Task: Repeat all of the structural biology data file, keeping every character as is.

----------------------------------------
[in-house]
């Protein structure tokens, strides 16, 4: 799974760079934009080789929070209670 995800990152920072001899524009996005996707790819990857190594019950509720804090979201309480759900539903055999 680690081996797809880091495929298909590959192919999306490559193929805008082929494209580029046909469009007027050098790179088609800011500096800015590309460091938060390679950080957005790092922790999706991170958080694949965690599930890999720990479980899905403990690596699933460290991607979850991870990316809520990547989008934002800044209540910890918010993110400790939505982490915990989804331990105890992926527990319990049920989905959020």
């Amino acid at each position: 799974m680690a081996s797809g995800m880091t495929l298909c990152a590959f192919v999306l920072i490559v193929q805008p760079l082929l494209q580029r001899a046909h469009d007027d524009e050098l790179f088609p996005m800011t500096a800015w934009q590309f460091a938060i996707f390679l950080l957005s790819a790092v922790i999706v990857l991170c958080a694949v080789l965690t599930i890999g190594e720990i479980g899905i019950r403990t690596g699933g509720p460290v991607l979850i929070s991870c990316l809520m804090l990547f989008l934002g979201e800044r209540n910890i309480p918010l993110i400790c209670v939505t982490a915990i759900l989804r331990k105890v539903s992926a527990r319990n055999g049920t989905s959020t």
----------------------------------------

[in-house]
């Protein structure tokens, strides 16, 4: 799974760079934009080789929070209670 995800990152920072001899524009996005996707790819990857190594019950509720804090979201309480759900539903055999 680690081996797809880091495929298909590959192919999306490559193929805008082929494209580029046909469009007027050098790179088609800011500096800015590309460091938060390679950080957005790092922790999706991170958080694949965690599930890999720990479980899905403990690596699933460290991607979850991870990316809520990547989008934002800044209540910890918010993110400790939505982490915990989804331990105890992926527990319990049920989905959020």
């Amino acid at each position: 799974m680690a081996s797809g995800m880091t495929l298909c990152a590959f192919v999306l920072i490559v193929q805008p760079l082929l494209q580029r001899a046909h469009d007027d524009e050098l790179f088609p996005m800011t500096a800015w934009q590309f460091a938060i996707f390679l950080l957005s790819a790092v922790i999706v990857l991170c958080a694949v080789l965690t599930i890999g190594e720990i479980g899905i019950r403990t690596g699933g509720p460290v991607l979850i929070s991870c990316l809520m804090l990547f989008l934002g979201e800044r209540n910890i309480p918010l993110i400790c209670v939505t982490a915990i759900l989804r331990k105890v539903s992926a527990r319990n055999g049920t989905s959020t």